Offseason Outline: New York Knicks

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The Knicks were eliminated from the postseason by the Pacers. (David E. Klutho/SI)

The New York Knicks fell to the Indiana Pacers in six games

Here's a look at what's in store for the Knicks this offseason after their second-round loss to the Pacers.

What’s the biggest priority for New York this offseason?

Building out a more dynamic offense while improving the team's capacity for stout defensive stretches.

The likelihood of making these Knicks into a top-10 defense is small at this stage, as even a peak-form Tyson Chandler won't be able to compensate for the liabilities across the rotation. More plausible is a Knicks team that could score more readily while managing modest defensive improvement -- reasonable gains for this bunch, albeit ones that would still leave this core of players well short of the championship standard.

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This was an important and impressive season for the Knicks, but from here on out every addition becomes more difficult for a taxpaying team that lacks financial flexibility. New York still has the pieces under contract to be a good team for the next few seasons, but most of its offseason agenda will need to be accomplished with marginal player movement. That makes New York's big-picture goals rather difficult. But there's still plenty of room for this team to improve on what it already does well -- or did well, before the offense ran aground in the postseason.

Forward Carmelo Anthony is a talented player worth building around, and flanking him are a cast of useful passers and capable shooters. The Knicks had enough to create something more adaptable than the blunt-force offense they attempted throughout the postseason, and there should be enough to accomplish that much next season still. It will take some ingenuity from coach Mike Woodson and a greater willingness to pass out of pressure from Anthony, but there are several crucial elements in place for the Knicks to muster a more buoyant scoring approach than the one that set in during these playoffs.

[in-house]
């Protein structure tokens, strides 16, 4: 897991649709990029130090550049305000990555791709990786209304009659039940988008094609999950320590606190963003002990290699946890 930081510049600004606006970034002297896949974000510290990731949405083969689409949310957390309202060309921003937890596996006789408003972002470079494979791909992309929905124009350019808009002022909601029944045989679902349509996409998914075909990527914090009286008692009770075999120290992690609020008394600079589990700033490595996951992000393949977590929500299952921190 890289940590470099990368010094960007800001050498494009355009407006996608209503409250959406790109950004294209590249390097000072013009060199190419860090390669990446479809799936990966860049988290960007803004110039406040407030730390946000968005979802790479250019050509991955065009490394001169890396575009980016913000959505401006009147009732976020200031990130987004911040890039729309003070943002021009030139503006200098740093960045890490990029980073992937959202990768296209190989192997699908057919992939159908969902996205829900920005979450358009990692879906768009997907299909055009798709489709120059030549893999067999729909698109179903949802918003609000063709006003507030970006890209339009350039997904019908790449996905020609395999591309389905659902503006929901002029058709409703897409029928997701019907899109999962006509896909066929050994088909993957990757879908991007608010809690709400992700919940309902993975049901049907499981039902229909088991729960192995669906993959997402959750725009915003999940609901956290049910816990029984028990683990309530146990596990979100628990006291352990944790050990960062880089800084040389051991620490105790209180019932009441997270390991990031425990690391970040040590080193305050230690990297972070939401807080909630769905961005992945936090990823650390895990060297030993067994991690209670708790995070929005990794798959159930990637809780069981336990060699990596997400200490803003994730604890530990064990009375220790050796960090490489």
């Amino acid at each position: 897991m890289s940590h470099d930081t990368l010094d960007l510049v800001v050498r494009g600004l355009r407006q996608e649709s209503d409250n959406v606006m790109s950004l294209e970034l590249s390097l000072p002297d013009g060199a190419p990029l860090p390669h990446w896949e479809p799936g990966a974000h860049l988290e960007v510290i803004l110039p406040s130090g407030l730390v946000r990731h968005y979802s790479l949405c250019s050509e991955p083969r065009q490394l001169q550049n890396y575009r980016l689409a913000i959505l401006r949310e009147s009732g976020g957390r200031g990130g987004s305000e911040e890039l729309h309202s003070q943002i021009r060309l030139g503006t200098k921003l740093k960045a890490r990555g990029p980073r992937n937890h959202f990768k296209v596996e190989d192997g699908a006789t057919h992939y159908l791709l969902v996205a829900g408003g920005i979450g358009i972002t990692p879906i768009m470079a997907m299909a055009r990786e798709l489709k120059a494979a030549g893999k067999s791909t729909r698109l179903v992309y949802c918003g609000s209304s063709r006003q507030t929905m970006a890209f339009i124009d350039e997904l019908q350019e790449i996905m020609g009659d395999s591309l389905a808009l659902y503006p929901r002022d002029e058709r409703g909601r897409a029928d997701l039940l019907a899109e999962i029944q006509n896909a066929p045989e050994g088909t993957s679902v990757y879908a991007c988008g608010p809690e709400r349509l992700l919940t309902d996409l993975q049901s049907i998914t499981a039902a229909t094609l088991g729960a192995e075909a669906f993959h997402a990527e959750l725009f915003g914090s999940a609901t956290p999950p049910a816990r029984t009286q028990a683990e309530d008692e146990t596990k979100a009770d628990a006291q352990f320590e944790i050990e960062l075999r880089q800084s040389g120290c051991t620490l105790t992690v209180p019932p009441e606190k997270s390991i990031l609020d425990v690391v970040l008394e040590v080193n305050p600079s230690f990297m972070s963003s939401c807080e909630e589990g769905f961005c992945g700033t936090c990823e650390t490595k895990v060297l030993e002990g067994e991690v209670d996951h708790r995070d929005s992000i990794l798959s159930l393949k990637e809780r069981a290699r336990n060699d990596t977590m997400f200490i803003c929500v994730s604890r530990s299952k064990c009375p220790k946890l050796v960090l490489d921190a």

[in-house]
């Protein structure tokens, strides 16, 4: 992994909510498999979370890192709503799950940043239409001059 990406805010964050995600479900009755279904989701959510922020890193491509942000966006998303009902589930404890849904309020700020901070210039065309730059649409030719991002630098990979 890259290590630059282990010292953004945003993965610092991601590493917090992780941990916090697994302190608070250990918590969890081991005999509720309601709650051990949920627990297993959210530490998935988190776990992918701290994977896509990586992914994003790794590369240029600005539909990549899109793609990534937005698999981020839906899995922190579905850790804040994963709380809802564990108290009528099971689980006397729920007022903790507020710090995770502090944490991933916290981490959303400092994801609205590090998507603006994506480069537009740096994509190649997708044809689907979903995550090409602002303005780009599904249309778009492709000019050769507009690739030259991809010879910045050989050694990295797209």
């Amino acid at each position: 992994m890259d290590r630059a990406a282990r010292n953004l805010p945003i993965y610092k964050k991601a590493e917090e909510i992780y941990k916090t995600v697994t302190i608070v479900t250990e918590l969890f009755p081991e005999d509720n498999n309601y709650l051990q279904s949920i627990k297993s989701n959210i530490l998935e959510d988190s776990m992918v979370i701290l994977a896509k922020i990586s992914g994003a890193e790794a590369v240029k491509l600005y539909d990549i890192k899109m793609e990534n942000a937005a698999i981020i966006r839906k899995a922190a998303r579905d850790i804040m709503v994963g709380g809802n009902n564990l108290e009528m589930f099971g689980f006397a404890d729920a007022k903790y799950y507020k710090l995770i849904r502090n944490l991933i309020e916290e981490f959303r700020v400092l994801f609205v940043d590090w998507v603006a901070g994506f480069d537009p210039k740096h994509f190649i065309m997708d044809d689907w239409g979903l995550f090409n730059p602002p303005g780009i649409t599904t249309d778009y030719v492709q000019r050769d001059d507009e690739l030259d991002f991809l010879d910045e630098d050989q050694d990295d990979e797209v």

How can the Knicks improve this offseason? Through free agency? The draft? Trade?

That's the tougher question. Assuming J.R. Smith rejects his $2.9 million player option to pursue a more lucrative deal, the Knicks will have roughly $75 million in salary on the books for next season and $78 million the season after. This isn't a team that really has that many cards to play in free agency -- the $3 million mini mid-level exception is available but the full mid-level exception of $5 million is not -- and may well struggle to retain its own free agents.

Once Smith hits the open market, it's possible he could price himself out of what the Knicks are allowed to offer. In holding Smith's Early Bird rights, the Knicks can offer the Sixth Man Award winner a starting salary of only about $5.3 million -- a nice raise from his $2.8 million salary this season but perhaps less than what another team would be willing to spend for the 27-year-old shooting guard. An Early Bird contract must be at least two years in length.